1.What happens when we digest a sandwich? Where do starches and proteins FIRST get digested and where does absorption occur in the digestive system? What structures help with absorption or digestion? (8 points).
2.What two events result in the shuffling of maternal and paternal DNA in meiosis? AND What exact stages do they occur in?
3.Do the Punnett squares below to see the chances of getting the desired traits.
R = Fast Reactions and is a dominant allele; r = the recessive allele and gives normal reaction
Consider the genotypes for you (Rr) and your partner (rr), what are the chances your child will have fast reactions? What is the ratio of genotypes for your possible offspring?
4.Compare and contrast spermatogenesis with oogenesis.
- Describe how someone could not pass on a genetic abnormality to their offspring
6.What scientists and experiments helped to demonstrate that DNA was the molecule responsible for heritability and that its structure was a d+ouble helix?
- What is the process for how an insulin protein is expressed? Write about each process involved and the organelles where the steps occur in.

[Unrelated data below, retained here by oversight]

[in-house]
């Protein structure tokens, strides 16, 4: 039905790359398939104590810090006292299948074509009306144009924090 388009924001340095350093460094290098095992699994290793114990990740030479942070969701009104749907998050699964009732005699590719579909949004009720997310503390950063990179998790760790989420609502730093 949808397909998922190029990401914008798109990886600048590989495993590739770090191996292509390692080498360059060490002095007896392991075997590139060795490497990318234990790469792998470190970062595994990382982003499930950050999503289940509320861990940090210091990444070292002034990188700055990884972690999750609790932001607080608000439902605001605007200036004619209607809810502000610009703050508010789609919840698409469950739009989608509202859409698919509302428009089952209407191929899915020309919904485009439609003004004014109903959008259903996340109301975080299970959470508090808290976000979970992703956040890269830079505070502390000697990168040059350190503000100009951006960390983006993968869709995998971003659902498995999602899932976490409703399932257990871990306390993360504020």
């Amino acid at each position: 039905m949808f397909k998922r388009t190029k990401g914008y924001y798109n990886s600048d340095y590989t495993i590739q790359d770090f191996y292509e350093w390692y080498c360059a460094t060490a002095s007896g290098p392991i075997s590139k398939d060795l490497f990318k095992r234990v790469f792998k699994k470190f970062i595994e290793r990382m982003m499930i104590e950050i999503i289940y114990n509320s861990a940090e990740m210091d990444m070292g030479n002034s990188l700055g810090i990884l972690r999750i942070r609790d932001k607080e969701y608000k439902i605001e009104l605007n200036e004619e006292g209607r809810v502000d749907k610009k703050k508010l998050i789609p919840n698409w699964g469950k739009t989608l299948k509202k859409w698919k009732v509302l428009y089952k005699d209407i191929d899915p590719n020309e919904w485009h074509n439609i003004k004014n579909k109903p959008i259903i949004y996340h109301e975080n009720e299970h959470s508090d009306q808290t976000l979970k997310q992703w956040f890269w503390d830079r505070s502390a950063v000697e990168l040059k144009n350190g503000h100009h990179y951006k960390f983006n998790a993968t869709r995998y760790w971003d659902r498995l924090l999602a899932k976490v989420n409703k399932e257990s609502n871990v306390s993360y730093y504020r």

opular pressure was initially applied after 1815 when reform clubs proliferated and labouring families attended gigantic reform meetings. This popular pressure increased at certain times so that changes came rapidly after a slow build-up of pressure. Politicians might try to unite different groups or split their opponents using parliamentary reform issues when opportunities or crises developed to reduce popular pressure. They did this in order to support groups that liked their ideas and to reduce the influence of the opposition groups. The two were important in gaining both reform acts however popular pressure seems more important than political manoeuvring. While popular pressure declined with greater prosperity in the mid-1820s, it had intensified again by 1830 when the poor harvest of 1829 increased food prices and unemployment apparently rose; reform petitions then gained unprecedented numbers of signatures. Furthermore, pressure for reform became most intense once a Whig government had introduced a parliamentary reform bill (a proposal for a law), but it had built up previously and was not just a response to initiatives from leading politicians.On the other hand politicians manoeuvred with and against each other as shown with the disintegration of the Tory leadership who supported the old system in the late 1820s. There was a strong religious side to Tory politics. This already seems decisive and would lead to great political change. The Tory party, which had provided the main resistance to reform, was crumbling as Wellington upset both moderates and extremists in the party. Lacking adequate support by the end of 1830, he had to resign and was replaced by the Whig leader, Lord Grey, who formed a government from not only the Whigs but also from radicals, moderate Tories and ultras. This was a very important cause of the 1st Reform Act. The extent of the pressure and circumstances changed rapidly about 1830 however popular pressure was more important. One such source taken from the times newspaper in May 1832 wrote an article documenting the day of the reform act. The article describes a mass amount of people in attendance stating their “must have been upwards of 200,000 present”. This article tries to emphasis the sheer amount of public support and even goes on to add “in a short time the numbers were still further increased by the arrival of the political unions”. This source seems to suggest that it was largely popular pressure that was leading to >GET ANSWER